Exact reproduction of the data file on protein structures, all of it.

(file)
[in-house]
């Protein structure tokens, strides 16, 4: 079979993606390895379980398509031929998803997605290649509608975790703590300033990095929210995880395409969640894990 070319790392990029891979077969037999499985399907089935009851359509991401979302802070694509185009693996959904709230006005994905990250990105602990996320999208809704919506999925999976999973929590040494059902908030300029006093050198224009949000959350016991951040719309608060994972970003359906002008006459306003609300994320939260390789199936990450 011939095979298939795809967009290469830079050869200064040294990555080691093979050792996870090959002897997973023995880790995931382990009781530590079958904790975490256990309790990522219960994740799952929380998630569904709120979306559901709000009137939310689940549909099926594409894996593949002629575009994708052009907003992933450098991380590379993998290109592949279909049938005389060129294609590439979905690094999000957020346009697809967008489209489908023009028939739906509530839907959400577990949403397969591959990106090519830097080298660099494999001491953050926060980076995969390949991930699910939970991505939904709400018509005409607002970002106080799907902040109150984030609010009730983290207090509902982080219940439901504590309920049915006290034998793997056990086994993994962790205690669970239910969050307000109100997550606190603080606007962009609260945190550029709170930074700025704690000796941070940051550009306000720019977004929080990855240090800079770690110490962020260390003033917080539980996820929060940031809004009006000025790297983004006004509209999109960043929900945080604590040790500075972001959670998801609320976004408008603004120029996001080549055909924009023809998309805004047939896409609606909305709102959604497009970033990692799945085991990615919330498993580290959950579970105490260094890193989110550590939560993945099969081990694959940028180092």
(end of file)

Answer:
[in-house]
């Protein structure tokens, strides 16, 4: 079979993606390895379980398509031929998803997605290649509608975790703590300033990095929210995880395409969640894990 070319790392990029891979077969037999499985399907089935009851359509991401979302802070694509185009693996959904709230006005994905990250990105602990996320999208809704919506999925999976999973929590040494059902908030300029006093050198224009949000959350016991951040719309608060994972970003359906002008006459306003609300994320939260390789199936990450 011939095979298939795809967009290469830079050869200064040294990555080691093979050792996870090959002897997973023995880790995931382990009781530590079958904790975490256990309790990522219960994740799952929380998630569904709120979306559901709000009137939310689940549909099926594409894996593949002629575009994708052009907003992933450098991380590379993998290109592949279909049938005389060129294609590439979905690094999000957020346009697809967008489209489908023009028939739906509530839907959400577990949403397969591959990106090519830097080298660099494999001491953050926060980076995969390949991930699910939970991505939904709400018509005409607002970002106080799907902040109150984030609010009730983290207090509902982080219940439901504590309920049915006290034998793997056990086994993994962790205690669970239910969050307000109100997550606190603080606007962009609260945190550029709170930074700025704690000796941070940051550009306000720019977004929080990855240090800079770690110490962020260390003033917080539980996820929060940031809004009006000025790297983004006004509209999109960043929900945080604590040790500075972001959670998801609320976004408008603004120029996001080549055909924009023809998309805004047939896409609606909305709102959604497009970033990692799945085991990615919330498993580290959950579970105490260094890193989110550590939560993945099969081990694959940028180092």